Male Infertility

The male factor is directly involved in 47% of sterility cases and 30% of infertility cases

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    Infertility in couples

    Infertility in couples can originate in either partner, despite the mistaken belief that fertility problems are exclusive to women.

    Equipo Juana Crespo believes in the importance of performing comprehensive fertility studies for men as well as women. We have a specialised andrology unit offering expertise through its diagnostic capacity to evaluate sperm functionality and the application of pioneering techniques for the selection of optimal gametes free of genetic abnormalities.

    Our urology unit specialising in infertility and men’s health treats all possible prostate, urinary and hormonal pathologies that compromise a man’s fertility.

    What is male infertility?

    Male infertility refers to the inability of a man to achieve a spontaneous pregnancy after one year of sexual intercourse without using contraceptive methods.

    Infertility is usually related to the male’s semen quality. Genetic factors, common diseases, obesity, external factors such as alcohol, stress or smoking, and even exposure to plastics affect sperm count and gamete motility.


    The reasons for male infertility can be varied and even multivariate. Therefore, Equipo Juana Crespo believes it is essential to know the cause(s) leading to infertility to establish the right solution. We only start treatment if we find the specific cause.

    Main causes of male infertility

    Retrograde ejaculation occurs when semen enters the bladder instead of emerging through the penis during orgasm.

    These are often behind many cases of male infertility.  The most common include certain problems in the pituitary gland or thyroid.

    Some people’s immune systems can accidentally eliminate sperm as if it were a virus. Sperm quality may therefore be affected.

    Varicoceles are varicose veins that appear in the scrotum and make it difficult for blood to circulate properly. This condition occurs in 40% of infertile men.

    Genetic diseases may also be a cause of male infertility.

    Other possible causes of male infertility

    In addition to the above, there may be other external factors that lead to male infertility.

    Environmental factors are a common cause. These include overexposure to pesticides, mercury radiation or heavy metals, which reduce sperm quality.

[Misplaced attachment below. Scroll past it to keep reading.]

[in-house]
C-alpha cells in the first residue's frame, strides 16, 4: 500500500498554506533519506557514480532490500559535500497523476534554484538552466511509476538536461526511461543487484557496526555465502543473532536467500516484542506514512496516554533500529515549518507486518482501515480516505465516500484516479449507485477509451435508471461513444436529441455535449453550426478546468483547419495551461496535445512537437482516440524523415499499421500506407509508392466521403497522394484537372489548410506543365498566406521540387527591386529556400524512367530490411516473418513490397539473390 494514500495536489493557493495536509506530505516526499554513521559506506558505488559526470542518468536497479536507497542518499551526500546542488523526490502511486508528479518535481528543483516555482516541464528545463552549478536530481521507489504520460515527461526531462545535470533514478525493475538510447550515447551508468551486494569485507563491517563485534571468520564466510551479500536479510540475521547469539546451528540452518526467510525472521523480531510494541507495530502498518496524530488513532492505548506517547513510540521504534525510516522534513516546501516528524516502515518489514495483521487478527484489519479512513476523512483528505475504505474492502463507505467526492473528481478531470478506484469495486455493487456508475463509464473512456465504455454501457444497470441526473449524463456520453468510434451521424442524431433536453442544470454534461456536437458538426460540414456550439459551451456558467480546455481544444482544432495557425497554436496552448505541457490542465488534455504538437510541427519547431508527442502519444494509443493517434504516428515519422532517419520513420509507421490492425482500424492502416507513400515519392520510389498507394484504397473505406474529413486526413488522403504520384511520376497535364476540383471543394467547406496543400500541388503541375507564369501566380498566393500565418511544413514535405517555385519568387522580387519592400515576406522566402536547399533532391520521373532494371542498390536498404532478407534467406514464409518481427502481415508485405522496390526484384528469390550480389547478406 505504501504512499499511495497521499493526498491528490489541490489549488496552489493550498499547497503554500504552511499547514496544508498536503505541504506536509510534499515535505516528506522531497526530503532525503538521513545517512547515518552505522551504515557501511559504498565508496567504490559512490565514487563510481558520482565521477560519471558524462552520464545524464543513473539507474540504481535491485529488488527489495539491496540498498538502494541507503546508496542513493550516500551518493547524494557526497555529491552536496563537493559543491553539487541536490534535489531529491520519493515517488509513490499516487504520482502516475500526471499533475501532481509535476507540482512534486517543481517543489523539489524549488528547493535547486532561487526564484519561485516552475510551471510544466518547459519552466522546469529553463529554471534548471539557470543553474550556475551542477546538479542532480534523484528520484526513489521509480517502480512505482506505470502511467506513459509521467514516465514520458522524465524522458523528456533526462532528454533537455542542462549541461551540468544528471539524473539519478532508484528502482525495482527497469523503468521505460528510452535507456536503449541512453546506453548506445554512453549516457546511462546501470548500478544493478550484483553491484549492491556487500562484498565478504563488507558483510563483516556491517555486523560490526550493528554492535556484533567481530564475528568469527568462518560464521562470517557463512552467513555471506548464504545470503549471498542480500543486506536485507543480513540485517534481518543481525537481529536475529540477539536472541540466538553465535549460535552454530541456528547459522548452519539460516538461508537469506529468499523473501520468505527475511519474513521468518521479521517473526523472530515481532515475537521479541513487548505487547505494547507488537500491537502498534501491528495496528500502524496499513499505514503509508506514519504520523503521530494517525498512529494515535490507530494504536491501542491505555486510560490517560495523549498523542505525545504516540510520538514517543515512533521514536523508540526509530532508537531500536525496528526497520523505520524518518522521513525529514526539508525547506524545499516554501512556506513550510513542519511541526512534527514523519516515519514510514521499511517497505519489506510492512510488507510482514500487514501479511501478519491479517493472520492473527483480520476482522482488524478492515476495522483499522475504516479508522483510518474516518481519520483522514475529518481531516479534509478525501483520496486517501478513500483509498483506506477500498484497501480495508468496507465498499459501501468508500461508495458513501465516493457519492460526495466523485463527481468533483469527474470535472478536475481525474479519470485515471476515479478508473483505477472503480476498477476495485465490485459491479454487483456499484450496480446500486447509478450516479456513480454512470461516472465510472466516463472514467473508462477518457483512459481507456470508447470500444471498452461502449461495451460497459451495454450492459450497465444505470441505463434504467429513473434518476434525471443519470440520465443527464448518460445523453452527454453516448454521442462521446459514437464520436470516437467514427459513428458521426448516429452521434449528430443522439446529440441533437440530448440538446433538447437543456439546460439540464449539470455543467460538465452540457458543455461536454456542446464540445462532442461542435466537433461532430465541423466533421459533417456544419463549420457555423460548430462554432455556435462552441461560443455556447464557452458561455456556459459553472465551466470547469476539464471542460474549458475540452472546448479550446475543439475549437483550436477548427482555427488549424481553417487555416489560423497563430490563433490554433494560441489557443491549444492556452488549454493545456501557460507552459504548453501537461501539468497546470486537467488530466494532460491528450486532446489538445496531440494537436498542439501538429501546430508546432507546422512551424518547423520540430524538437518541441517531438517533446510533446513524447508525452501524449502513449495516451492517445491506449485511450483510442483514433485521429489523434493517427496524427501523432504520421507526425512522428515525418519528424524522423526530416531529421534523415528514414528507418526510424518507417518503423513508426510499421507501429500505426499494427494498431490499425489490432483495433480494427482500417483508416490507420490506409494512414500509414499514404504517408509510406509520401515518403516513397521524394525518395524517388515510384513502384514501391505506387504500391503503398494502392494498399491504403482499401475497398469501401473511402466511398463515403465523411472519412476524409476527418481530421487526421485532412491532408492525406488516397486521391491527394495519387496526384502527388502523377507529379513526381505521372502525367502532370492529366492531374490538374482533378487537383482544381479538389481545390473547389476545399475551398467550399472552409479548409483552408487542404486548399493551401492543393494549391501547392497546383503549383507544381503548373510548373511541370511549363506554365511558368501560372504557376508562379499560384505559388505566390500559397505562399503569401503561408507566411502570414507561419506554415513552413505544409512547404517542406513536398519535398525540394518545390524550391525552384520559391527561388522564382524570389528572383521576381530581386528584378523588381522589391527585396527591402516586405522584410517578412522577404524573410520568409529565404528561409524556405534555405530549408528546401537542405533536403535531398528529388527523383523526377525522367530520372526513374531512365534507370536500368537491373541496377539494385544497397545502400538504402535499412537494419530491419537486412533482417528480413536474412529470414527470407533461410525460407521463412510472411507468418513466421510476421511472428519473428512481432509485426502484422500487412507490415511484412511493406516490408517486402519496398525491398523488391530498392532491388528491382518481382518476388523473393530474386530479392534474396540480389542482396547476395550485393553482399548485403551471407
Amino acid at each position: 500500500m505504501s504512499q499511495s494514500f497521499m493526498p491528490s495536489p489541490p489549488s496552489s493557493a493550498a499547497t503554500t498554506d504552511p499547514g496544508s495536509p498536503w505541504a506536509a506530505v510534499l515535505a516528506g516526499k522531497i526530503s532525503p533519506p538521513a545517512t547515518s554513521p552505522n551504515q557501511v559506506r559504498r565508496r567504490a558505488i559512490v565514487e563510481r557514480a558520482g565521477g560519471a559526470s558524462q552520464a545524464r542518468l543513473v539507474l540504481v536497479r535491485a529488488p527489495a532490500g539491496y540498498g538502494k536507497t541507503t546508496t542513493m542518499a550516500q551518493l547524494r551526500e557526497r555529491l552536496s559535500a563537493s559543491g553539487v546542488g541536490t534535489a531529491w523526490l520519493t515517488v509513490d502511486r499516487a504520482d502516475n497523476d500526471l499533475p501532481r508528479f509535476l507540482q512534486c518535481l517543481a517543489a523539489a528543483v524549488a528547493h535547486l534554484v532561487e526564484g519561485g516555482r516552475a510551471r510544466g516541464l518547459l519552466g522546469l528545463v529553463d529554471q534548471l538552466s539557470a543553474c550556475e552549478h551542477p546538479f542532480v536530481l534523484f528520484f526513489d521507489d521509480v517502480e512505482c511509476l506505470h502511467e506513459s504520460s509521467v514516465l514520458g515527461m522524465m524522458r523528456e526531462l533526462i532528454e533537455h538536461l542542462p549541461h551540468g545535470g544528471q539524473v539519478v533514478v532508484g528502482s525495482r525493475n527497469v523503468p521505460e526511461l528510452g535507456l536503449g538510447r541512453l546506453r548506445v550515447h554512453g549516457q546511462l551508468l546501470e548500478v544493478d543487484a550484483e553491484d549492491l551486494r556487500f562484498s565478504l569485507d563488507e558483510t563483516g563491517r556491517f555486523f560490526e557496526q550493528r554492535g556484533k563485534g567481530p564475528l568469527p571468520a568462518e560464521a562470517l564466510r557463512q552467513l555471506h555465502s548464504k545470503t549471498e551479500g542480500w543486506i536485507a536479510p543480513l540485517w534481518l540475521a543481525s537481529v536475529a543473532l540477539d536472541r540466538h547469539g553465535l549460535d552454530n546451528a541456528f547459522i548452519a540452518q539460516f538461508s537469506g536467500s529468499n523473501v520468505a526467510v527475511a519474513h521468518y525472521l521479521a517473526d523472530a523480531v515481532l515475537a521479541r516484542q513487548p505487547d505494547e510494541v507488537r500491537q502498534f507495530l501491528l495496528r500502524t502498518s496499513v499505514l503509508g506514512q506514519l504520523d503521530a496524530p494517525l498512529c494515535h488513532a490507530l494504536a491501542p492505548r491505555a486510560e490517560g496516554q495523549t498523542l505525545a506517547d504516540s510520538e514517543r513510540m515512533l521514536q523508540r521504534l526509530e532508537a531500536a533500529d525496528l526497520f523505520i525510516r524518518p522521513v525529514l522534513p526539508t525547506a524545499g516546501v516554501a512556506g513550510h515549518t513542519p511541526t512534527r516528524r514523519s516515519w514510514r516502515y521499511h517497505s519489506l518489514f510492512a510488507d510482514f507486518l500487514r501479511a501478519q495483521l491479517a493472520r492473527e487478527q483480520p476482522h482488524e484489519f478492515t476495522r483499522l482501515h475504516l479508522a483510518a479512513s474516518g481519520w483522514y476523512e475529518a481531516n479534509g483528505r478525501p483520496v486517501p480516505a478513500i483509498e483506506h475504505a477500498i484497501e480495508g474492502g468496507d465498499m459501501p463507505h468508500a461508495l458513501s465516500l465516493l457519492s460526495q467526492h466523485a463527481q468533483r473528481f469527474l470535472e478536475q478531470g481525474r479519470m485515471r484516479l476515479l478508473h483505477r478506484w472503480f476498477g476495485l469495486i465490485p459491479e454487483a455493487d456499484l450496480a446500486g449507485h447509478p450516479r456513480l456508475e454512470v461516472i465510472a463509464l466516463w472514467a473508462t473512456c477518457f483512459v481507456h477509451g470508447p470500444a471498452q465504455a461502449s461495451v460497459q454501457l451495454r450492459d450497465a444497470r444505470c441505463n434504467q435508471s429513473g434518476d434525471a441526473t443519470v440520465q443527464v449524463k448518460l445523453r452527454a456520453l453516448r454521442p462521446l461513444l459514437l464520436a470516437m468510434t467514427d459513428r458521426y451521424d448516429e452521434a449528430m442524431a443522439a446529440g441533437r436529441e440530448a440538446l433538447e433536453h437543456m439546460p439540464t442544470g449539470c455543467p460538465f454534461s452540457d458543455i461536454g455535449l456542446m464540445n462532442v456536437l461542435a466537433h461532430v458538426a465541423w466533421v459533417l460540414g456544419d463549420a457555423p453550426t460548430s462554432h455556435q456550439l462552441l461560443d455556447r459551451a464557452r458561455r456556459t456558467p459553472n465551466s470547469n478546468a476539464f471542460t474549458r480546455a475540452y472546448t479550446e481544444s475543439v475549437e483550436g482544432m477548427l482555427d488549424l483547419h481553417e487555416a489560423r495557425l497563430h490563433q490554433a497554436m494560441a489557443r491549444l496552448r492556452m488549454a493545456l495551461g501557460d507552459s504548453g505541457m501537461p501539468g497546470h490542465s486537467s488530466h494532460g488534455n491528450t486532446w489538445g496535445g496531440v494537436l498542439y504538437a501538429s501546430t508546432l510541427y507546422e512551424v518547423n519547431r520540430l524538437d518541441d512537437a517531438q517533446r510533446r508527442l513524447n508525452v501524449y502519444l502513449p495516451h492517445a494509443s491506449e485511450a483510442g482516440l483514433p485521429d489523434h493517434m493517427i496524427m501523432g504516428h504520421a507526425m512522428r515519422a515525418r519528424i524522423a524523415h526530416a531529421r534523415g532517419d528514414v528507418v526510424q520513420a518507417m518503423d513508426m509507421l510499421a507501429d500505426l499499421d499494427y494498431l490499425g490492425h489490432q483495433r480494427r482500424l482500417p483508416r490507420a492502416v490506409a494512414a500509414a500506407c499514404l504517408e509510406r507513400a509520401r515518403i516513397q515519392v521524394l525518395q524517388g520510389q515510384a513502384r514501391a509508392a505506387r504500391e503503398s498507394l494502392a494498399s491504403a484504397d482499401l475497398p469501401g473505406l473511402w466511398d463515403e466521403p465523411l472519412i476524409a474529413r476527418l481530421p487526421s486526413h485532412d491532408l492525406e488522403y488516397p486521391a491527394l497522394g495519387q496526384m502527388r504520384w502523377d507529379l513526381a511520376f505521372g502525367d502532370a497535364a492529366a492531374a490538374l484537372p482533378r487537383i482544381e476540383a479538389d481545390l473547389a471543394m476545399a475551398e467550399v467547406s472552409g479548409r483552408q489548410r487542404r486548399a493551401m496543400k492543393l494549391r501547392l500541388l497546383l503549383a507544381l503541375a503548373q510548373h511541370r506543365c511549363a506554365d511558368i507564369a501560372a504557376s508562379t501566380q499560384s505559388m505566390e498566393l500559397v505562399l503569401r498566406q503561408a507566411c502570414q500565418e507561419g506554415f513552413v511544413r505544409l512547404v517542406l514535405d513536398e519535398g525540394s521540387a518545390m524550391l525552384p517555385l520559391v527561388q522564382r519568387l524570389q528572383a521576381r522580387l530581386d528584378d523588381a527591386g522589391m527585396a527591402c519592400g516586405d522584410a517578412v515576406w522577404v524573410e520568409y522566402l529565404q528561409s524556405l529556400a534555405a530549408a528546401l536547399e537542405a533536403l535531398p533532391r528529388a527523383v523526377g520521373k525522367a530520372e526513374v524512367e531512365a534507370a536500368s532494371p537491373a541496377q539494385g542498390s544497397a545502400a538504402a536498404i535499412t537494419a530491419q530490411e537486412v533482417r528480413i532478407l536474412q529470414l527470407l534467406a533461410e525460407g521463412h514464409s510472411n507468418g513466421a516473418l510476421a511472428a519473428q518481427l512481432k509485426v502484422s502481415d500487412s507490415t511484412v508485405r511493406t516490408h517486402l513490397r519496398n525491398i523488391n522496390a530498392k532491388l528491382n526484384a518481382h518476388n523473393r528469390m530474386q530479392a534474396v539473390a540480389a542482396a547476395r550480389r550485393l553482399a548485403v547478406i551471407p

Other external causes that compromise fertility include excessive exercise, continuous stress or toxic habits such as drinking alcohol or smoking.  Obesity and male infertility are also closely related, as obesity directly affects semen quantity and quality.

    Male infertility symptoms

    The most obvious symptom of male infertility is the inability to achieve pregnancy. However, there are other signs that suggest a potential fertility problem. 

    Another common infertility symptom is suffering from some kind of sexual dysfunction. If there is a problem with ejaculation, it is usually associated with a decrease in ejaculated fluid, erectile dysfunction, etc. These symptoms could (but not always) be a clear indication that there is a male infertility problem.

    If suffering from any of these alterations, we recommend visiting a specialist to perform the necessary tests.

    Tests to evaluate male fertility

    At Equipo Juana Crespo, the process for studying male, and female, infertility begins with an initial, comprehensive visit to examine lifestyle, family history, medical tests, etc. This is to establish which tests are required for an accurate diagnosis. The main diagnostic tests for performing a comprehensive examination include:

    Semen analysis, or seminogram, is one of the main tests for assessing male fertility. Its main goal is to evaluate sperm concentration and motility. It’s a simple test and doesn’t require invasive methods to obtain the sample: the male only needs to ejaculate into a sterile jar.

    As well as the sperm analysis, other additional techniques for studying sperm include:

    • Motile sperm recovery test. A technique allowing the processing of a semen sample and selection of the most motile and suitable sperm.
    • DNA fragmentation study
    • Semen culture

    The andrologist’s examination is extremely important for men with seminal or functional alterations. This determines which techniques are the most appropriate for improving infertility. Solutions may involve assisted reproduction treatment. However, sometimes results can improve without resorting to such treatment.